Typically, that might not be worth it. But if that amount of student loan debt gets you an advanced degree and you really love your job, this could make sense. Being a speech-language pathologist can be a rewarding job with measurable results. So if you cherish your work, taking on this debt might make more sense.
If you’re going into the field more for job stability and growth — per the BLS figures — and less so for passion, opting for a more affordable school is likely the better option.
It will also make a difference whether you opt for federal or private student loans. If you take out federal student loans, you have a chance at student loan forgiveness. If you choose private student loans, you don’t have that option.
Student loan repayment options for speech-language pathologists
The student loan repayment options you’ll have as a speech-language pathologist will vary depending on the type of loans you have. If you’ve got private student loans, you’ll want to discuss what you can do with your lender, as each lender may have different options.
For borrowers with federal student loans, the good news is you have a lot of options. Typically, you’ll be on the Standard Repayment Plan, which comes with a 10-year repayment term. Borrowers are automatically enrolled in this program if they don’t choose another repayment plan.
If you’re struggling to manage your student loan payments with your SLP salary, you can choose an income-driven repayment (IDR) plan. There are four options to consider, each of which puts a limit on the amount you’ll pay each month. All four IDR options equate to paying 10% to 20% of your discretionary income for 20 to 25 years, based on the plan.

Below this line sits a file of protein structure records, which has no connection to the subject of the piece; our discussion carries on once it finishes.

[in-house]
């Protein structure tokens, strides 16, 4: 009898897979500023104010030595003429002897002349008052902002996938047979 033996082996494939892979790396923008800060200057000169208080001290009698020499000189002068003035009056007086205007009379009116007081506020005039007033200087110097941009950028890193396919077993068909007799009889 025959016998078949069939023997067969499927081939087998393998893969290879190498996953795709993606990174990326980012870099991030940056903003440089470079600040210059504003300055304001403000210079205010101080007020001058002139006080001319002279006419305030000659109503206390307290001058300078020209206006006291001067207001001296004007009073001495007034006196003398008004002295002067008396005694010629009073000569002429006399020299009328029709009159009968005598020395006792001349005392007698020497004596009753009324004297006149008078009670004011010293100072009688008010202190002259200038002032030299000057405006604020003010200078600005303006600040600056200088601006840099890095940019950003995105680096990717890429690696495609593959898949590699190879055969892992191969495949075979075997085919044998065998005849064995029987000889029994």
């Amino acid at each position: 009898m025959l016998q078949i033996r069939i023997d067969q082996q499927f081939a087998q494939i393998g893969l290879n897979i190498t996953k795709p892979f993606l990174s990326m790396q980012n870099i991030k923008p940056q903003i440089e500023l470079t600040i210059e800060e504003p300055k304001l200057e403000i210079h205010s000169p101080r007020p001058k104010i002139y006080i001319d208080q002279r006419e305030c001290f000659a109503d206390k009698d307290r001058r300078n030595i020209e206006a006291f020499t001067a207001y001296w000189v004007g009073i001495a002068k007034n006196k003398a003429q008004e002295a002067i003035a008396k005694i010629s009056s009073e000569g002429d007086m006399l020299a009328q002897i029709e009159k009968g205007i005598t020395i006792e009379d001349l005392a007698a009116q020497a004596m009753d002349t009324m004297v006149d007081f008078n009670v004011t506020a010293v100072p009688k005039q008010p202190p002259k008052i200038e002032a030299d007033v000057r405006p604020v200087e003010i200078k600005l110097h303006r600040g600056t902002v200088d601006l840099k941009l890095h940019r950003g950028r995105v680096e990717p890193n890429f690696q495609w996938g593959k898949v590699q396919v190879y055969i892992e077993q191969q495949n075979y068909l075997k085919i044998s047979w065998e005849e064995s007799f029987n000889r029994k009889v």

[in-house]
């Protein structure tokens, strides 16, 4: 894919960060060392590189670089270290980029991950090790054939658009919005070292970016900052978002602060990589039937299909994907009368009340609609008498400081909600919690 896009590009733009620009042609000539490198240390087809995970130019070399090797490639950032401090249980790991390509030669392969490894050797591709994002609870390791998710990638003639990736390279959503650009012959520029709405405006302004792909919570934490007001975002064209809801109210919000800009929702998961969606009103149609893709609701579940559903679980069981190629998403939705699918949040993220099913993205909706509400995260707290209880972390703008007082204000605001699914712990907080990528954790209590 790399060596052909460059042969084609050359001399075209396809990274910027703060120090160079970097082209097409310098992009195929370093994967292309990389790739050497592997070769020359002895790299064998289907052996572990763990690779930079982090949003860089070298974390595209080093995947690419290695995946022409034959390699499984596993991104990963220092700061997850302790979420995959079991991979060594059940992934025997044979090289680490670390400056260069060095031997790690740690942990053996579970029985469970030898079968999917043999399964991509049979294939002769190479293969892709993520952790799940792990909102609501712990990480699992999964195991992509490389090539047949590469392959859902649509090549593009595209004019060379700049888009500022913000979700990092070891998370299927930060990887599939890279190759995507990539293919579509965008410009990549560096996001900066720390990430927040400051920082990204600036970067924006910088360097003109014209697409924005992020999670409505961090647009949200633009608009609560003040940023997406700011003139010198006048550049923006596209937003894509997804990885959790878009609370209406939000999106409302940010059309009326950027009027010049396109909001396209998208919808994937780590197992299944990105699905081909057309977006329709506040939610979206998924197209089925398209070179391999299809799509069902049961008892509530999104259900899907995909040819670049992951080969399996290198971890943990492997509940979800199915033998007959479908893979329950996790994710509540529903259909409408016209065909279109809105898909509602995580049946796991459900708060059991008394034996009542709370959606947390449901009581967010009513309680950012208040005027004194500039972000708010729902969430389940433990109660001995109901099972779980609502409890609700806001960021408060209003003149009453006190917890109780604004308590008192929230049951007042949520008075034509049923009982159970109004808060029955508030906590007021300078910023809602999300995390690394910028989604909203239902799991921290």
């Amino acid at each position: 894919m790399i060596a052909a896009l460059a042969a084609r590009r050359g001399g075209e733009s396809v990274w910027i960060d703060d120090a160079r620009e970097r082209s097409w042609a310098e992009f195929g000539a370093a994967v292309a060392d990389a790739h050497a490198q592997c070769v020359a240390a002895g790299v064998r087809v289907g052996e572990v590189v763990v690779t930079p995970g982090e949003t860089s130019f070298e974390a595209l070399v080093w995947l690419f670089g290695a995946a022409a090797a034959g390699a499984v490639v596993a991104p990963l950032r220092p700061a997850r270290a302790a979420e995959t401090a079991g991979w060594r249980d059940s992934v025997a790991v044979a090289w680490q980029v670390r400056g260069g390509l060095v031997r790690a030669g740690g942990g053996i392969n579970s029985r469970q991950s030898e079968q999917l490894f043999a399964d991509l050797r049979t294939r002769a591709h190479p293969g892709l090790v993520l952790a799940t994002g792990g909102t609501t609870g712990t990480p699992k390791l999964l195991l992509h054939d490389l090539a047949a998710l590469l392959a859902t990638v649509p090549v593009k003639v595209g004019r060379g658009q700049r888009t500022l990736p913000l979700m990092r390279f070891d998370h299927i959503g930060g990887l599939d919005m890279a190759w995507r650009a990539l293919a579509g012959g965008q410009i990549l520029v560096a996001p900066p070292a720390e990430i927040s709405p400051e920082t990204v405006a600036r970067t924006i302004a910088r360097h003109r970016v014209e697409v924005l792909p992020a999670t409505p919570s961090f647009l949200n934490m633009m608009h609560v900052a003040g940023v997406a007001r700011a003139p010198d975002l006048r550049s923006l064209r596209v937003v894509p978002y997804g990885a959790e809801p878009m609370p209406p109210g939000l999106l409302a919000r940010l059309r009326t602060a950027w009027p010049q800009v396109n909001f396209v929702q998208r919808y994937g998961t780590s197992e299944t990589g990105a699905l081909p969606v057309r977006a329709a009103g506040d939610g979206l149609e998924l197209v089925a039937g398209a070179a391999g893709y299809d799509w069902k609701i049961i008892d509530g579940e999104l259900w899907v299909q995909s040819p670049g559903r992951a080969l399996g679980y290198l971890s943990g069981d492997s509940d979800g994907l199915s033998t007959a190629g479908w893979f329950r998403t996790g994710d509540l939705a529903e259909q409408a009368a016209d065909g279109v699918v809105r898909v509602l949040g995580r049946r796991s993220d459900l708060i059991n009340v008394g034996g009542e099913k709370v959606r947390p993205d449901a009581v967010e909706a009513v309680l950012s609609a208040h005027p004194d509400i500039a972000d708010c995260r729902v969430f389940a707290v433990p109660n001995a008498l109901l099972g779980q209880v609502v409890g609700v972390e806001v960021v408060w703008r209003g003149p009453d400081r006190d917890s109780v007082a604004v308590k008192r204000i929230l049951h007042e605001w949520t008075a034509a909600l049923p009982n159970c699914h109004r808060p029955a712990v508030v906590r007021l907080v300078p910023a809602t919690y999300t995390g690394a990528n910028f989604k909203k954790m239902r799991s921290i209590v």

This makes the payments more affordable. But more than that, if you end up having a balance after the repayment period is finished, it will be forgiven. One thing to be aware of, though, is that you’ll be expected to pay taxes on the forgiven amount given the current tax rules. So stashing some money aside for that is best if you’re pursuing student loan forgiveness under this program.
PSLF for speech-language pathologists
For speech-language pathologists looking to work in schools or at nonprofits, you have another option for student loan forgiveness under Public Service Loan Forgiveness (PSLF). This program offers student loan forgiveness after 10 years of public service and 120 payments. Unlike IDR, you don’t have to pay taxes on the forgiven balance.
Based on our data, we’ve seen speech-language pathologists with up to $150,000 in student loan debt and an average salary of around $50,000. Given this scenario, our calculations show that the value of PSLF is close to $30,000, whereas the value of the Pay As You Earn (PAYE) or Revised Pay As You Earn (REPAYE) plans on income-driven repayment is close to $90,000 in today’s dollars.
In other words, the difference is $60,000. But that means you must work for 10 years at a nonprofit, which equals $6,000 per year. Given tax adjustments and taking salary into account, the value of PSLF is roughly $8,000 per year.
Of course, you don’t want to stay in a job just for student loan forgiveness. A wise thing to do may be to stick to an income-driven repayment plan, and if you qualify for PSLF after 10 years, you can apply. But if not, you can continue on IDR and opt for student loan forgiveness that way if you have a big enough balance.
Another option to save money is to slash your interest rate through student loan refinancing. Just be aware that you give up your federal protections like student loan forgiveness when you refinance. So make sure your job is steady and that it makes sense in the long run.